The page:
Meanwhile Wong had a 65 wRC+ before he was finally sent down. Once again, Wong hit the ever living crap out of the ball in AAA and it only took a week before he was sent back up. Only problem was that Wong couldn’t quite get back that starting spot. See: above. But Wong returned to form once he returned. He had a 99 wRC+ for the rest of the season. But he had just 217 PAs from the middle of June to the end of the year, so his career low in MLB PAs for his career came purely because he wasn’t played, not because of injuries.

In the spirit of constantly being the same value player, but always in a different way, Wong’s wRC+ hit a career high in 2017. But he was hit by the injury bug a few times and for the only time in his career, UZR thought he was a marginally below average fielder, so he has a moderately unimpressive 2.2 fWAR. The walk improvements he made from 2015 to 2016, despite a career low with the bat, remained and he had a career high BABIP. But injuries forced him to only play 108 games.

Wong hit the injured list twice again in 2018 as well, so when his defensive numbers finally showed him to be an elite fielder, his WAR number was still lower than it could have been. And unfortunately his BABIP also declined 56 points from his previous season and 20 points below what is now his career average BABIP. Despite that, he had his best ever fWAR up to that point.

And then last year, Wong finally had a fully healthy season with no bad luck, no injuries, no defensive blips, and no surprise emergent infielder to take his place. Because all of these factors came together, he finally won an overdue Gold Glove and had what will honestly probably be his best ever season in baseball at 3.7 fWAR. This year, something pesky came along again, this time in the form of having absolutely no power, but he still managed a 92 wRC+ and 1.2 fWAR in this limited sample of a season.

Despite what I said above, Wong does have the potential for greater than a 3.7 fWAR season. Because his UZR number last year was actually lower than you’d expect, though not by much. He has a career 5.9 UZR/150 and had a 4.9 UZR/150 last year. But there is some reason to believe he’s better than his career number, because he kind of seems like a better fielder than when he started his career. He never seems to make dumb errors anymore and I imagine that is mighty important in overall defensive value.

And that’s what the Cardinals are losing. They are losing the safest of safe bets, but who doesn’t carry the usual downside of having no upside. It’s not like his upside is sky high, but he still has genuine 4 WAR upside. Even in the ups and downs of his career, he has been a 3 WAR player per 600 PAs. The Cardinals are giving that up. And for nothing. They’re just declining a 1 year, $12.5 million because they “can’t afford it.”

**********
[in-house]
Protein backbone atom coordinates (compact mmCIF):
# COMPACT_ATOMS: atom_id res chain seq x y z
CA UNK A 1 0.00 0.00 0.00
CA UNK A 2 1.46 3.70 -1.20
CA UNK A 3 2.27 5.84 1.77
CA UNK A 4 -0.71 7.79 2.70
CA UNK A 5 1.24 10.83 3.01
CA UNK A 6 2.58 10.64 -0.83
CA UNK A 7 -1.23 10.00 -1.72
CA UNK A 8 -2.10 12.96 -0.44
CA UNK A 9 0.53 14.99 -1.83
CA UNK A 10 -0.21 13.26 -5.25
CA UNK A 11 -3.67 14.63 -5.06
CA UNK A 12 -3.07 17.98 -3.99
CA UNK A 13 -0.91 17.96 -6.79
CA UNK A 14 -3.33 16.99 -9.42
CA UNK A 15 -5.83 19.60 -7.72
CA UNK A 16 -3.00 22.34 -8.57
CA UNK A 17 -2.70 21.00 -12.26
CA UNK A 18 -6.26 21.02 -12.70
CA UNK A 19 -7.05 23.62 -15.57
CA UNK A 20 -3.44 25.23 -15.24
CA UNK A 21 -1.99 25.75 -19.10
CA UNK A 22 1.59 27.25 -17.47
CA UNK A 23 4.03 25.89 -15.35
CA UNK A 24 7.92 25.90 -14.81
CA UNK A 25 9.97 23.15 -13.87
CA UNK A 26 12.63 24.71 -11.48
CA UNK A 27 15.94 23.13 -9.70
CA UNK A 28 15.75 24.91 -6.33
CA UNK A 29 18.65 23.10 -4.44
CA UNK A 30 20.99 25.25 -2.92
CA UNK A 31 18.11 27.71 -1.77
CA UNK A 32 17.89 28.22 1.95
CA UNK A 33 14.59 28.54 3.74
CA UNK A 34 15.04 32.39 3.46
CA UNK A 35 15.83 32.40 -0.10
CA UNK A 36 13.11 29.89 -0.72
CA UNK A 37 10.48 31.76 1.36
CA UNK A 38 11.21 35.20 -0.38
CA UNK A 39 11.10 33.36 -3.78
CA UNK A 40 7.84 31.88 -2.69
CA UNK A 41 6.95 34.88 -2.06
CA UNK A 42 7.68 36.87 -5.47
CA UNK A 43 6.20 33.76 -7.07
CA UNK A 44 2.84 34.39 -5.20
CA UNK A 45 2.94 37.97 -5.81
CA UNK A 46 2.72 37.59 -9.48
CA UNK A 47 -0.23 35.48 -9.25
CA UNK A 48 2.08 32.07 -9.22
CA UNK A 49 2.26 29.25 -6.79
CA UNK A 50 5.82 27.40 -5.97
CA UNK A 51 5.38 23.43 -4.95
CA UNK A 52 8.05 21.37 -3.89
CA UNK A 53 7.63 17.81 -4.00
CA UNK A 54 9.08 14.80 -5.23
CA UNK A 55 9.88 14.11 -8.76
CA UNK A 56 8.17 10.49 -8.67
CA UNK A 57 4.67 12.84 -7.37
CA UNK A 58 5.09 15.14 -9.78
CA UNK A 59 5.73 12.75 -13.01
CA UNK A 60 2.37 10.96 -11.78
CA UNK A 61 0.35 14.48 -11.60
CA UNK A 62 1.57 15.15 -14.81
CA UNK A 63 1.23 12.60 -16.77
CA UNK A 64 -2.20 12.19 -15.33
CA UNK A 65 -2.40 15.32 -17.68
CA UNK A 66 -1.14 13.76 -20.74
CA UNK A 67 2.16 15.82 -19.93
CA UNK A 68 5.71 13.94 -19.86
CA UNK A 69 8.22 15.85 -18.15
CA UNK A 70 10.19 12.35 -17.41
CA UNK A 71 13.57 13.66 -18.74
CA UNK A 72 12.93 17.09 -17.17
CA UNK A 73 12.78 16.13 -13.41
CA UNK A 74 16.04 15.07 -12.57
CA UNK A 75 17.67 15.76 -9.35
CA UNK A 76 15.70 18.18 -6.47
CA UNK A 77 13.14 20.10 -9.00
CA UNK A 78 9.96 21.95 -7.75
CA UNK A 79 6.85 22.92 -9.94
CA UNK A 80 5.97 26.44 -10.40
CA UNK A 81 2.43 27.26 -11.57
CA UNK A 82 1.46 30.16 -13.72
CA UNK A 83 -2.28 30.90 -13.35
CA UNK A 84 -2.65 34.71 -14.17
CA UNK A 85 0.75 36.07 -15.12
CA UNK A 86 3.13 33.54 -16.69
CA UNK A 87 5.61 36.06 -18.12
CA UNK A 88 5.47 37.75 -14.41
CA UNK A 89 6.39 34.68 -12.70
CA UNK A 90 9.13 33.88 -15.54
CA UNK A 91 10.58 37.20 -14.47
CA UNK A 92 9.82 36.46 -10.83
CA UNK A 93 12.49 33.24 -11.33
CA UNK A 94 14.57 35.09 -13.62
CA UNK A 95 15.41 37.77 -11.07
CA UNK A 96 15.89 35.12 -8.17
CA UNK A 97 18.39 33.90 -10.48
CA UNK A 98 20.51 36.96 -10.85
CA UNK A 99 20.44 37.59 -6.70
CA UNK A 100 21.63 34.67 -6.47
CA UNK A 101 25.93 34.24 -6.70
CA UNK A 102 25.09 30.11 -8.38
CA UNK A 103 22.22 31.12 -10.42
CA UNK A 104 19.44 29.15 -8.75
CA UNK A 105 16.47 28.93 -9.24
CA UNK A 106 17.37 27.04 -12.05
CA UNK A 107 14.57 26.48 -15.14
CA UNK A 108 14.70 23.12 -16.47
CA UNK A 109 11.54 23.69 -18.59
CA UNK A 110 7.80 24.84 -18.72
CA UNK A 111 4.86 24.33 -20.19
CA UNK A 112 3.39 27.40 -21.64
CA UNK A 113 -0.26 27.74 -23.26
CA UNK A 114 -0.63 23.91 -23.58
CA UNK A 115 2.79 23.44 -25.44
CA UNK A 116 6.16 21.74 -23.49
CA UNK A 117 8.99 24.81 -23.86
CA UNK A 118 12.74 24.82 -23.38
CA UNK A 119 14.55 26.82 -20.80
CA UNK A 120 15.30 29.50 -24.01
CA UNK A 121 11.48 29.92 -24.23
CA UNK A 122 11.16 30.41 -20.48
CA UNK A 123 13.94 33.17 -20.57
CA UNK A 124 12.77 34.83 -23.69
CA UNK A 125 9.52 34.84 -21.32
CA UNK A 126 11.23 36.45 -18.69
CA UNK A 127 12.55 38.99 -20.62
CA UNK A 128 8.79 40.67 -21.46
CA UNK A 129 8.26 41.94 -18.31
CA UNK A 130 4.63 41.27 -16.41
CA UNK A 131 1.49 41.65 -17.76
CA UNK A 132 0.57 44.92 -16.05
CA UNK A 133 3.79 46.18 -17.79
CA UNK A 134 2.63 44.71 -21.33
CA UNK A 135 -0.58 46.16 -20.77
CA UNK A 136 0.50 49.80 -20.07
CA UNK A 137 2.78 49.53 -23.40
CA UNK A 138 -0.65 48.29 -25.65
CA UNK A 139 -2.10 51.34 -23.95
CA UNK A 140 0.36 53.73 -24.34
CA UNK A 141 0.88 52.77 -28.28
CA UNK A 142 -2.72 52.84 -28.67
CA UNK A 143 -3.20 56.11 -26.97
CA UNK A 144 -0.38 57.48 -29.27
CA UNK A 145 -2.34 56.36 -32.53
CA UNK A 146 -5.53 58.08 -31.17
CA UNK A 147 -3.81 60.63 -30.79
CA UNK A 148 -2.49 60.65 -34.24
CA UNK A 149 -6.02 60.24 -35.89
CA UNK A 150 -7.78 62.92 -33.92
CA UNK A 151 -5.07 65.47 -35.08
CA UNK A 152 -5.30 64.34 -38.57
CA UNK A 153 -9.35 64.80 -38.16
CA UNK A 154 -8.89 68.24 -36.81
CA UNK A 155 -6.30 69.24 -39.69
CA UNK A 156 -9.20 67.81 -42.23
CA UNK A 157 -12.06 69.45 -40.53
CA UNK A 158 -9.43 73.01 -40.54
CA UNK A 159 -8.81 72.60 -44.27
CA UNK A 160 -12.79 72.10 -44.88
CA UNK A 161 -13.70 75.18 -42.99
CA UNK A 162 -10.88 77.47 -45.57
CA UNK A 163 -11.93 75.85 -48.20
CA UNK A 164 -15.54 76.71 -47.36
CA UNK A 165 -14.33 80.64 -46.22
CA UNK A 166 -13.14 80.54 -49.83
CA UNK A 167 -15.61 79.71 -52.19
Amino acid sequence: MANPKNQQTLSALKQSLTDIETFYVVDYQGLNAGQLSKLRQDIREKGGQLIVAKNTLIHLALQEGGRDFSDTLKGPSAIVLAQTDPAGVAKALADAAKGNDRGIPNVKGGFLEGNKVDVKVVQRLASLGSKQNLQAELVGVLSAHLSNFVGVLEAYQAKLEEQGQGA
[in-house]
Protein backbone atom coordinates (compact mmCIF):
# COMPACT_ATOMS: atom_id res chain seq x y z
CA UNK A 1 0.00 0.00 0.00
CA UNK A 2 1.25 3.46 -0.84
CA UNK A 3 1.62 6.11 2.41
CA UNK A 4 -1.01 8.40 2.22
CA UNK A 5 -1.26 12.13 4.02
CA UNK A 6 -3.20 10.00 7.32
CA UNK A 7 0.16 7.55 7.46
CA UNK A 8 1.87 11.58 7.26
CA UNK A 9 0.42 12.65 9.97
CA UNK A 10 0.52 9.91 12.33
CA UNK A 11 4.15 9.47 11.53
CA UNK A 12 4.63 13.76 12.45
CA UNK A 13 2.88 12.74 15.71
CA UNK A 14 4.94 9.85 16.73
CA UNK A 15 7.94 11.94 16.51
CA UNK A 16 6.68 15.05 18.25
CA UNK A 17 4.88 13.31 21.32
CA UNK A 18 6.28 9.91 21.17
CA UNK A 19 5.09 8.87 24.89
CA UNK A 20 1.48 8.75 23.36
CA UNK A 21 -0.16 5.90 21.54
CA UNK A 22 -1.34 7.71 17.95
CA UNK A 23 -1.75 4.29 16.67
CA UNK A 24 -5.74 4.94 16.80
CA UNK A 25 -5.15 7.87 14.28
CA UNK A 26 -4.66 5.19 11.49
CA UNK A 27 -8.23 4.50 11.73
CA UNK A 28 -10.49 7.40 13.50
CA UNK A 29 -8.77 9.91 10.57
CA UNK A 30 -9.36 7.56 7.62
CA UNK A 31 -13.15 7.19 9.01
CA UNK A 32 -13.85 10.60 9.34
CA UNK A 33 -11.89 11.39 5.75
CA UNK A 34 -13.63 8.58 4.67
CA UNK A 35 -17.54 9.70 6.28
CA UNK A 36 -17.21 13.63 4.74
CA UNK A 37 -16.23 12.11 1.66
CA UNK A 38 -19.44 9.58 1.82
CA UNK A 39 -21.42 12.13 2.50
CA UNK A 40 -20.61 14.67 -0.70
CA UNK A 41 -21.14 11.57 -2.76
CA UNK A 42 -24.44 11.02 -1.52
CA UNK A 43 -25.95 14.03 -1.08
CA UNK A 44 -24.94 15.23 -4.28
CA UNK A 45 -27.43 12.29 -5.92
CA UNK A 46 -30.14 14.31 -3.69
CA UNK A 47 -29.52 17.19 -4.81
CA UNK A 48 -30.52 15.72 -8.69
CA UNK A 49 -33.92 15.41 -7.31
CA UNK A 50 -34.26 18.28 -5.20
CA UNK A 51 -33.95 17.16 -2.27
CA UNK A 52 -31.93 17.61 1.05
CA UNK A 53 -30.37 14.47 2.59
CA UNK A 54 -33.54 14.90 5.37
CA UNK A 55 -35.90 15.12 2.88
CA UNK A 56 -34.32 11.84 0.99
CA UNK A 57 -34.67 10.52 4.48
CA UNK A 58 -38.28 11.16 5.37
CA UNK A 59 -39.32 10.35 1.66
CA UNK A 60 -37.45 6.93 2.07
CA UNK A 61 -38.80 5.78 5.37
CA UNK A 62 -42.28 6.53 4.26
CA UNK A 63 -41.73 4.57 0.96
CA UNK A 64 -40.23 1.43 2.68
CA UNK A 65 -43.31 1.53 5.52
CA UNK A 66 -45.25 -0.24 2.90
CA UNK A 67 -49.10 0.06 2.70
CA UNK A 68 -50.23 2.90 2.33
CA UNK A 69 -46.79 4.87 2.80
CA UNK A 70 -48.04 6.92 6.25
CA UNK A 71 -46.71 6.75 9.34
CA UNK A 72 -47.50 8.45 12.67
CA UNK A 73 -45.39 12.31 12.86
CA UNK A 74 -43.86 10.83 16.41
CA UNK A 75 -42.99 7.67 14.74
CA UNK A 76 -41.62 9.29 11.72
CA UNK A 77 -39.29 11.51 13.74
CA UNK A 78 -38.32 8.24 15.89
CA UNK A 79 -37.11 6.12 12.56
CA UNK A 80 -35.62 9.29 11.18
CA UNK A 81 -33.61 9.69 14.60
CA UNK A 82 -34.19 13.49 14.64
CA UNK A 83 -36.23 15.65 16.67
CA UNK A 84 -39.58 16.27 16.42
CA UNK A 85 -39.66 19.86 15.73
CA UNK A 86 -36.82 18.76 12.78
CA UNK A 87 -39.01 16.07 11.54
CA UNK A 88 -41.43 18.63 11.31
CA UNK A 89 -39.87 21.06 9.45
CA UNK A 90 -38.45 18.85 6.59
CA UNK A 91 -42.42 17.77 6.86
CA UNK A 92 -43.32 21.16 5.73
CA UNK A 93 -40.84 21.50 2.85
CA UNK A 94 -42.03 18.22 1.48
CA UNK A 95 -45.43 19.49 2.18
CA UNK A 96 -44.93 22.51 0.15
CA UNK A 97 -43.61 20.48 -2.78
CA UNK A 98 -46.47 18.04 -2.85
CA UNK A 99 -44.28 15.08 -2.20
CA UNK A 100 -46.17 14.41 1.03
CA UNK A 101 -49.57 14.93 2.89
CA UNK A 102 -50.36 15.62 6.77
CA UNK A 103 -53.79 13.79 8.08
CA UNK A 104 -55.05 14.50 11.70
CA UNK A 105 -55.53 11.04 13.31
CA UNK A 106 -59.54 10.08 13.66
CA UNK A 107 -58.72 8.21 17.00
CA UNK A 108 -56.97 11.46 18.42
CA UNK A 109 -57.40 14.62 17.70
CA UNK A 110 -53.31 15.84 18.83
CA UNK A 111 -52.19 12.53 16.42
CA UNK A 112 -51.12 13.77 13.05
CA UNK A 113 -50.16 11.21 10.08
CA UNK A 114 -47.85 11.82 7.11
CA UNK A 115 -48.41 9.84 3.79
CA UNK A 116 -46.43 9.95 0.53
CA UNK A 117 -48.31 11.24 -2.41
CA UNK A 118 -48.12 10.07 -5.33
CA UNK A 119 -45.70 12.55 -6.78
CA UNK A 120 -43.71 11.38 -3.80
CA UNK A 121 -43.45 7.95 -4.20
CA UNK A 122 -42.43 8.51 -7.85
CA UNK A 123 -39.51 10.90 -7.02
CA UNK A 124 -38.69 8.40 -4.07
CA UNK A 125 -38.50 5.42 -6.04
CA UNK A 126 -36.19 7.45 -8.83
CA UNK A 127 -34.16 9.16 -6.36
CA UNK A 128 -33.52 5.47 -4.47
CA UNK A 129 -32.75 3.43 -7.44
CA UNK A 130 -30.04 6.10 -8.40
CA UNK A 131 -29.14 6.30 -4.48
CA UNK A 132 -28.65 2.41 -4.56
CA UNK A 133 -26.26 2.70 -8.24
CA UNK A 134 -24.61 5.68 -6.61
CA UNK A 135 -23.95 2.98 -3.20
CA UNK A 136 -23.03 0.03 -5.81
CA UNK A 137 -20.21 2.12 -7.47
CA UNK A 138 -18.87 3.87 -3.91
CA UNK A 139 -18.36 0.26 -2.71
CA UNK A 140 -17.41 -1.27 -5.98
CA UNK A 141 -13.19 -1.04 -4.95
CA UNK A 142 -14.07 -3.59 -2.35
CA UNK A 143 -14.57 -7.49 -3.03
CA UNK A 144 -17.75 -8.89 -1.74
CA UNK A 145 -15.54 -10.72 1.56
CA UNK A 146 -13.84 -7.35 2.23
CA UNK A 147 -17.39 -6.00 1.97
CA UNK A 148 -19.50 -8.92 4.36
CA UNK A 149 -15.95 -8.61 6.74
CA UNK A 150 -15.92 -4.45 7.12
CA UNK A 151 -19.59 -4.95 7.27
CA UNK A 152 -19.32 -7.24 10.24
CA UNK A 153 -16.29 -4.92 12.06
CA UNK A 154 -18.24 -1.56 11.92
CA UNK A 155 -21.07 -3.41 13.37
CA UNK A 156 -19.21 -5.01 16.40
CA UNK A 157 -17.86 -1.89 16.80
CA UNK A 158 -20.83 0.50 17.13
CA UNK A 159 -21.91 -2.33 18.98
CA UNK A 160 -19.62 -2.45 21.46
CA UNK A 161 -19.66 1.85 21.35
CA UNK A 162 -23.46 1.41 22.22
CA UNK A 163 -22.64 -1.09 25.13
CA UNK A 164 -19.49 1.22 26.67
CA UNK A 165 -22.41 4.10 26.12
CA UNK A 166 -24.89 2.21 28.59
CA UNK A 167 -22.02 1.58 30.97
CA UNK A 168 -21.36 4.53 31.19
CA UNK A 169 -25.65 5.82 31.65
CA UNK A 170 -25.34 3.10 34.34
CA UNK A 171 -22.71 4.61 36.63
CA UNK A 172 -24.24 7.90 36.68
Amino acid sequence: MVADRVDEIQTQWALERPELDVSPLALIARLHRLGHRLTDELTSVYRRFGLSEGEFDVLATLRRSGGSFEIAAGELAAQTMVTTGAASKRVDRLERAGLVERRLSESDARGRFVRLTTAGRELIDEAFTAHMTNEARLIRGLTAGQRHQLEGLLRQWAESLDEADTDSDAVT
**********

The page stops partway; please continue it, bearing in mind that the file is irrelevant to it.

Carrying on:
This is going to hurt. It’s going to hurt several times. It’ll hurt again when he wins his second consecutive Gold Glove. It’ll hurt when he signs with his new team, probably close to spring training in what is surely to be a monumentally horrible free agency. It’ll hurt when the Cardinals enter spring training with no real replacement of the money not spent, making his loss truly for nothing. And it’ll hurt when he gets his first hit against us, maybe next season, maybe later.

Tommy Edman is not actually a terrible replacement for Wong. His defense will be the real problem, because I suspect his bat will not be far from Wong’s. Wong was a below average hitter in five of his seven full seasons and has a career 96 wRC+. Edman is not far from that, and he may even be able to duplicate that. But his defense is not Wong’s. So he’ll be a worse player.

But really the problem isn’t with Edman replacing Wong, at least not in concept. Edman at league minimum in Wong’s place so that you can spend those $12.5 million on something else is also not bad in concept. The problem is that the Cardinals won’t spend that $12.5 million. Adam Wainwright and Yadier Molina do not count in that calculus. You cannot claim that you can now afford Wainwright and Molina with that money. You need to actually spend that money on something that makes Wong’s loss count.

That will be literally the only thing that will make me feel better, but it won’t make me feel good about this whole situation. If this is somehow just the Cardinals way to sign a free agent that they otherwise couldn’t sign, well at least that makes sense. I don’t agree with it, but again at least the dropoff from Wong to Edman might be worth the improvement a free agent could make over whoever they’re replacing, whether that be an outfielder, infielder, or pitcher.

But I doubt it. I don’t see that move coming. I’ve defended the Cardinals for a lot of things they’ve been criticized for, but I can’t defend them on this. Just take the hit for two years. Profits will come back and you can swim in money again. And fans will be more inclined to come back if they don’t think you’re the Cleveland Indians, getting worse on purpose because you don’t want to spend as much money. That’s a bad look and I suspect will make a difference, especially if it results in less wins on the field.

So Kolten thank you your time here in St. Louis. We will miss you. I’m sorry that your stay here was cut short by one year, because if what was happening in the world wasn’t happening, you’d surely be back. And I’m also kind of bummed for you, because despite being a 3 WAR player when healthy, I suspect you won’t do that well in free agency. Which I suppose at least gives us Cards fans some hope you may come back, but I feel really shitty about rooting for you to come back on a significantly reduced salary, so I’m not doing that. But I wish you success for your next team, and just know that just about no Cards fans wanted you to leave.